Americans shouldn’t forget President Trump’s successes

As published by Desiree Miller in the Charlotte Observer. January 21, 2021

President Donald Trump waves as he boards Marine One on the South Lawn of the White House, Wednesday, Jan. 20, 2021, in Washington. Trump is en route to his Mar-a-Lago Florida Resort. Alex Brandon AP

I’ve had countless conversations with faithful Republicans about their dissatisfaction with presidents both Republican and Democrat. Often, there seems to be more emphasis on personality and charisma. As candidates go, Republicans such as George W. Bush, John McCain and Mitt Romney had about as much charisma as a wet paper bag. Truthfully, Republicans are more interested in hearing the candidate articulate how they would help make life better for everyday Americans.

Both Bill Clinton and Barack Obama articulated what they would do. Most conservatives knew that their policy prescriptions would not end with the results they promised.

Sadly, since President Ronald Reagan, presidents have failed to deliver what the American people needed most: a booming economy, economic and physical security, and job growth so robust that more total dollars would roll into state and federal treasuries even with tax cuts.

People argue what they didn’t like in President Trump, but his results speak for themselves. Here are the highlights:

Before the pandemic, the U.S. saw the lowest unemployment rates for black and Hispanic Americans in history and the second-lowest unemployment rate for women in history. We had the lowest overall unemployment rate in over 50 years. By January 2020, this had equaled an average annual income increase of $5,000 per family.

The 25% lowest-paid Americans enjoyed a 4.5% income boost by 2018, which outpaced a 2.9% gain in earnings for the country’s highest-paid workers. Average incomes went up for every economic class, something that has not happened in more than 20 years. Prior to Covid-19 arriving, more than 7 million jobs created, more Americans employed than any other time in our history, including more than half million manufacturing jobs.

Low-wage workers are benefiting from higher minimum wages and from corporations that are increasing entry-level pay.

Companies brought back more than a trillion dollars from overseas because of the TCJA bill that Trump signed.

The U.S. surpassed Russia and Saudi Arabia to become the world’s largest producer and exporter of crude oil.

Trump took significant steps toward fixing the broken VA system. VA employees are being held accountable for poor performance, with more than 4,000 VA employees removed, demoted, and suspended. Availability and access to and quality of care for Veterans has improved dramatically.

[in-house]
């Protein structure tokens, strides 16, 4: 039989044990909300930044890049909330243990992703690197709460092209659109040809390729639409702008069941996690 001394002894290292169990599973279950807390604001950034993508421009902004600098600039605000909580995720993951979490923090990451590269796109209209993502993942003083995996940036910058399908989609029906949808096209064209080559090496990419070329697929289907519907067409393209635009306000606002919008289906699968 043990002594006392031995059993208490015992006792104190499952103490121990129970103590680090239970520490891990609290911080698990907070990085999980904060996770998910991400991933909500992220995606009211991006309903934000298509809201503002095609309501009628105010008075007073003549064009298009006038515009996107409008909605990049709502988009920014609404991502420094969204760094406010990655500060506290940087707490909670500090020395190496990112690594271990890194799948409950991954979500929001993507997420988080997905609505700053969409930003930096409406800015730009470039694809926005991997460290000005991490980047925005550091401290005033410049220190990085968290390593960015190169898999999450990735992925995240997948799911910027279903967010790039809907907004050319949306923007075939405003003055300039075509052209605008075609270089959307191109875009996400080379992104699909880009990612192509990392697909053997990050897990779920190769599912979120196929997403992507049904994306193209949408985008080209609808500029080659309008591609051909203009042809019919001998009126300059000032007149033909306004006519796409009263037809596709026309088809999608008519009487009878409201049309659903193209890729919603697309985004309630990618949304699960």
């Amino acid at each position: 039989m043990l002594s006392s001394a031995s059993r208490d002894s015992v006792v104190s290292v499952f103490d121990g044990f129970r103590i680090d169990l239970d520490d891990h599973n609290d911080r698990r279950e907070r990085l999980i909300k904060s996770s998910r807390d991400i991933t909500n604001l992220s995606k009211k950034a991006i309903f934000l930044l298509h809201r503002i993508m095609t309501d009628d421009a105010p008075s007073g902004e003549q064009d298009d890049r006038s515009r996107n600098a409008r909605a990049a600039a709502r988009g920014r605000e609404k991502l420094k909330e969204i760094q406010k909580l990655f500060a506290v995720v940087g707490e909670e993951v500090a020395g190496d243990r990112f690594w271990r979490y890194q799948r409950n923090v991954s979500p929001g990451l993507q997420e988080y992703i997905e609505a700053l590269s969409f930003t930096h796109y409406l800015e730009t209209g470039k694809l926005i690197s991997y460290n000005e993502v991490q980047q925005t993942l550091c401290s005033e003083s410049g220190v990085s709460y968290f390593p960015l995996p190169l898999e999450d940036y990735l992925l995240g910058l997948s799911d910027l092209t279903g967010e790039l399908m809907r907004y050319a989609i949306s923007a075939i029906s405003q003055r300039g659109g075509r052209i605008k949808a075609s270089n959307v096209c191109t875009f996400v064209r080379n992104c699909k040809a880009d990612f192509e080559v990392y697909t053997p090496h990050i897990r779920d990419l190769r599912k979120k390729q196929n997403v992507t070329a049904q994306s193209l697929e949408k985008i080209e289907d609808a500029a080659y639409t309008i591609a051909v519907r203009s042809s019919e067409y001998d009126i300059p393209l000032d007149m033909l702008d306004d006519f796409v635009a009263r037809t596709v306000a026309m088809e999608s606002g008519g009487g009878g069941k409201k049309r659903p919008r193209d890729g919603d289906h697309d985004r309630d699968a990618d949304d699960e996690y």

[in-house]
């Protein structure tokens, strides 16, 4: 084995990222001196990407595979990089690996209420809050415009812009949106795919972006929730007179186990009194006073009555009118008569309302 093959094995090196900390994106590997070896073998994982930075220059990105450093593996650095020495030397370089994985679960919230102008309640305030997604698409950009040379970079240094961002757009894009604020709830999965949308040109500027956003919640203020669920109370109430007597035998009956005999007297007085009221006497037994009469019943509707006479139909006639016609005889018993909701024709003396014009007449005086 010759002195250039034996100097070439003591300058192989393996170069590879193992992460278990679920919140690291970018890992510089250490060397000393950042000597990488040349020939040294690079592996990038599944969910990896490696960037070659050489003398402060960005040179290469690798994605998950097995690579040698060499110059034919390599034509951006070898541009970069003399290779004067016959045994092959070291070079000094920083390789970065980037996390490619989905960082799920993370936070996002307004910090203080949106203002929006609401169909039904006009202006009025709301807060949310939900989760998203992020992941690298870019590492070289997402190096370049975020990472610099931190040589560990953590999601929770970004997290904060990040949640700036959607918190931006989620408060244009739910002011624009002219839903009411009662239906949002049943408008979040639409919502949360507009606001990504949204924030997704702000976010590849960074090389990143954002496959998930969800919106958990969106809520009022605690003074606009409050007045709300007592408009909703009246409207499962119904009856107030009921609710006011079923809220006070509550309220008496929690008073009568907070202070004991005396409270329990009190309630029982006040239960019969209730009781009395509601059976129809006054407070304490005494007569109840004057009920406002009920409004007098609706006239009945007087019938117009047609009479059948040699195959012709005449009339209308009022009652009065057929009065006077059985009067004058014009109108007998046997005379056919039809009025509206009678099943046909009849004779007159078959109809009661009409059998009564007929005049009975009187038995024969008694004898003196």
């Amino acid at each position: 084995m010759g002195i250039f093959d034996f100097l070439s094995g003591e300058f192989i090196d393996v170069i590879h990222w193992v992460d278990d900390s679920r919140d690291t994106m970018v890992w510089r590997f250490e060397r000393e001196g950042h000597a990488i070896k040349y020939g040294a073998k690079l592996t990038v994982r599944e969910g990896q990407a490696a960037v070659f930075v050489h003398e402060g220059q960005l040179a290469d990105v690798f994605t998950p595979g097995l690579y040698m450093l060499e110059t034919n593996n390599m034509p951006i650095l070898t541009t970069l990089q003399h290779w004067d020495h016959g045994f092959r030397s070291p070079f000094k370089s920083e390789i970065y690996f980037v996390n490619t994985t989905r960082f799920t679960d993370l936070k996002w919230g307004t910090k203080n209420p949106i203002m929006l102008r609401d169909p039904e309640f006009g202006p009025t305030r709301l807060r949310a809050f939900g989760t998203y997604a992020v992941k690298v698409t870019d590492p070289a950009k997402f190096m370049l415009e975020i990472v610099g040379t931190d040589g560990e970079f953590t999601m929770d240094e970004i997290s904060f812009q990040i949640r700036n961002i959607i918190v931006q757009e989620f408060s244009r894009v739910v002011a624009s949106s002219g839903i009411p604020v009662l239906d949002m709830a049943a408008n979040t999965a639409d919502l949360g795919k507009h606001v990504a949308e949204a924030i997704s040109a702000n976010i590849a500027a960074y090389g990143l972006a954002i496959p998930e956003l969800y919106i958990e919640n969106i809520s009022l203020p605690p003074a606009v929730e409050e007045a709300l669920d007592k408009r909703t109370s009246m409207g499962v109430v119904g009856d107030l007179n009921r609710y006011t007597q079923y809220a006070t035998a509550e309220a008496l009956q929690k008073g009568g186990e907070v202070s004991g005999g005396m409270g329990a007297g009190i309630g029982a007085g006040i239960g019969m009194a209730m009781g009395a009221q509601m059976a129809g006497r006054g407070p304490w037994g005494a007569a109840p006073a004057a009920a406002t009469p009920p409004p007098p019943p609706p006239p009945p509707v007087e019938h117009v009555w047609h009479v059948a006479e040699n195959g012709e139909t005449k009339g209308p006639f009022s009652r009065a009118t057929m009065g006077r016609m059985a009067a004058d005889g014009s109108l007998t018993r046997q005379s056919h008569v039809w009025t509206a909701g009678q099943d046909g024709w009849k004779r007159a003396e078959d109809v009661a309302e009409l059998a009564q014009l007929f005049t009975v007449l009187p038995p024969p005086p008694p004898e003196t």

Trump signed the biggest wilderness protection & conservation bill in a decade.

Trump facilitated Middle East peace agreements once thought to be impossible.

Trump allowed drug imports from Canada so that prescription prices would go down. This overturned the price gouging permissions given to Big Pharma in Obamacare. In the eight years prior to President Trump’s inauguration, prescription drug prices increased by an average of 3.6% per year. Under Trump, drug prices have seen year-over-year declines in eleven of the last fourteen months, with a 1.1% drop as of the most recent month.

The DOW closed at new all-time highs more than 100 times! The markets reached 131 new all-time-high closings.

His historic tax cut legislation included new Opportunity Zone Incentives to promote investment in low-income communities across the country, with 8,764 communities across the country benefiting. This brought $75 billion in long-term private capital investment in economically distressed communities.

You may not like Trump’s personality, but he delivered on more promises than any president since Reagan. Apparently, a political outsider with acumen for business and great negotiating skills is what we need in a president these days. Desiree Zapata Miller of Charlotte is a contributing columnist for the Editorial Board. She can be reached at

Original article in the Charlotte Observer:
Desiree Zapata Miller is a native of Honduras who came to the U.S. as a child with her mother and three siblings. She is a naturalized American citizen who earned a bachelor’s degree in political science from the University of New Orleans after growing up in that city.

She says her childhood experience of family values, watching her mother learn English, work multiple jobs, and eventually open her own business inspired her conservative, traditional view on public affairs.

She served on the board of the Mecklenburg County Republican Party for two years and is the immediate past president of the Mecklenburg Evening Republican Women’s Club. She has worked on numerous campaigns since moving to Charlotte about 12 years ago.

Desiree has been one of only two regular conservative contributors on the Charlotte Observer Editorial Board since July of 2018.

Desiree – aboard Airforce One, 2019 while working for the RNC

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